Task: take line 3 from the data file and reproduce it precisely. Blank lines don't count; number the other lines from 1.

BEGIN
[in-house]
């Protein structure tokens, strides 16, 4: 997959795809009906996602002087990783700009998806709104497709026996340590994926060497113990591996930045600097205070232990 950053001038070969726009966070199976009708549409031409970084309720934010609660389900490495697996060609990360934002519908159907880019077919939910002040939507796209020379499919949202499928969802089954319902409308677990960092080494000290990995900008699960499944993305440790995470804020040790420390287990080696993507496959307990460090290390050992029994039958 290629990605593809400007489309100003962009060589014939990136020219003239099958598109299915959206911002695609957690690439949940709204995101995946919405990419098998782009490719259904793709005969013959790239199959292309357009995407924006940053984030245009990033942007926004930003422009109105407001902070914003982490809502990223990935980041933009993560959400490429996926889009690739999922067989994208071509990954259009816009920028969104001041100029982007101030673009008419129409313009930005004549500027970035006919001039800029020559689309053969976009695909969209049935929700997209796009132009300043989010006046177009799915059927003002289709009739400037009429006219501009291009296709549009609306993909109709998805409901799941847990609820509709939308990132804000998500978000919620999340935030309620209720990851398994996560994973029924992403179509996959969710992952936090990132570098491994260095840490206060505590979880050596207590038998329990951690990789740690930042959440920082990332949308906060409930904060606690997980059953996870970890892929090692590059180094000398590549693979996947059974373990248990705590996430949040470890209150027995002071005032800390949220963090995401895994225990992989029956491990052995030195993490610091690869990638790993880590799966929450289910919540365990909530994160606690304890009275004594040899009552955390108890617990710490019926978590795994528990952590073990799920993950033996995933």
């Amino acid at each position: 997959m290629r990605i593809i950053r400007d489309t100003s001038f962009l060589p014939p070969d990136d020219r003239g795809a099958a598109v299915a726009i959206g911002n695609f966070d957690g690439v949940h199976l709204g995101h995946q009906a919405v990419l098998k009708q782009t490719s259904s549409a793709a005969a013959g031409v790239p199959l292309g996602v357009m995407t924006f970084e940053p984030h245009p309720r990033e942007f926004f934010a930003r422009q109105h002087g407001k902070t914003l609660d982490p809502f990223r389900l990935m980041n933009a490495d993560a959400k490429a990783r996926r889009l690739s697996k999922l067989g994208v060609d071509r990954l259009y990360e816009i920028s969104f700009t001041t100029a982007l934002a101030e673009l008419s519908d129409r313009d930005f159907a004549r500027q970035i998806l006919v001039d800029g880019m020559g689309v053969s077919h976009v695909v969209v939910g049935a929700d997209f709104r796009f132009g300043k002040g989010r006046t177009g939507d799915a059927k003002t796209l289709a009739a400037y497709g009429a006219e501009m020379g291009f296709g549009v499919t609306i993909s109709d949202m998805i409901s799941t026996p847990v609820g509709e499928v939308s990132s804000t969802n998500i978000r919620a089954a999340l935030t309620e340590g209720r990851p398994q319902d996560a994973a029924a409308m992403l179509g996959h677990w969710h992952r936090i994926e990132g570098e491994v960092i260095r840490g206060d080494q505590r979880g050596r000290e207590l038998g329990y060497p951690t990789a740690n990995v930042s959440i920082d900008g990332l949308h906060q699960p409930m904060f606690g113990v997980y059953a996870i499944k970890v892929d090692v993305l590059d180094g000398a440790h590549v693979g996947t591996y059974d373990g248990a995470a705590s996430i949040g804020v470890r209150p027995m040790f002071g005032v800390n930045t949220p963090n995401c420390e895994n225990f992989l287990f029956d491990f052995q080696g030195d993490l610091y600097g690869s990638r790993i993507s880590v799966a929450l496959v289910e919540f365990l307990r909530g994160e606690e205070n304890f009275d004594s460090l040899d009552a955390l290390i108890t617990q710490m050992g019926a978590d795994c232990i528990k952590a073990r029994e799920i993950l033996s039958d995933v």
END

């Amino acid at each position: 997959m290629r990605i593809i950053r400007d489309t100003s001038f962009l060589p014939p070969d990136d020219r003239g795809a099958a598109v299915a726009i959206g911002n695609f966070d957690g690439v949940h199976l709204g995101h995946q009906a919405v990419l098998k009708q782009t490719s259904s549409a793709a005969a013959g031409v790239p199959l292309g996602v357009m995407t924006f970084e940053p984030h245009p309720r990033e942007f926004f934010a930003r422009q109105h002087g407001k902070t914003l609660d982490p809502f990223r389900l990935m980041n933009a490495d993560a959400k490429a990783r996926r889009l690739s697996k999922l067989g994208v060609d071509r990954l259009y990360e816009i920028s969104f700009t001041t100029a982007l934002a101030e673009l008419s519908d129409r313009d930005f159907a004549r500027q970035i998806l006919v001039d800029g880019m020559g689309v053969s077919h976009v695909v969209v939910g049935a929700d997209f709104r796009f132009g300043k002040g989010r006046t177009g939507d799915a059927k003002t796209l289709a009739a400037y497709g009429a006219e501009m020379g291009f296709g549009v499919t609306i993909s109709d949202m998805i409901s799941t026996p847990v609820g509709e499928v939308s990132s804000t969802n998500i978000r919620a089954a999340l935030t309620e340590g209720r990851p398994q319902d996560a994973a029924a409308m992403l179509g996959h677990w969710h992952r936090i994926e990132g570098e491994v960092i260095r840490g206060d080494q505590r979880g050596r000290e207590l038998g329990y060497p951690t990789a740690n990995v930042s959440i920082d900008g990332l949308h906060q699960p409930m904060f606690g113990v997980y059953a996870i499944k970890v892929d090692v993305l590059d180094g000398a440790h590549v693979g996947t591996y059974d373990g248990a995470a705590s996430i949040g804020v470890r209150p027995m040790f002071g005032v800390n930045t949220p963090n995401c420390e895994n225990f992989l287990f029956d491990f052995q080696g030195d993490l610091y600097g690869s990638r790993i993507s880590v799966a929450l496959v289910e919540f365990l307990r909530g994160e606690e205070n304890f009275d004594s460090l040899d009552a955390l290390i108890t617990q710490m050992g019926a978590d795994c232990i528990k952590a073990r029994e799920i993950l033996s039958d995933v």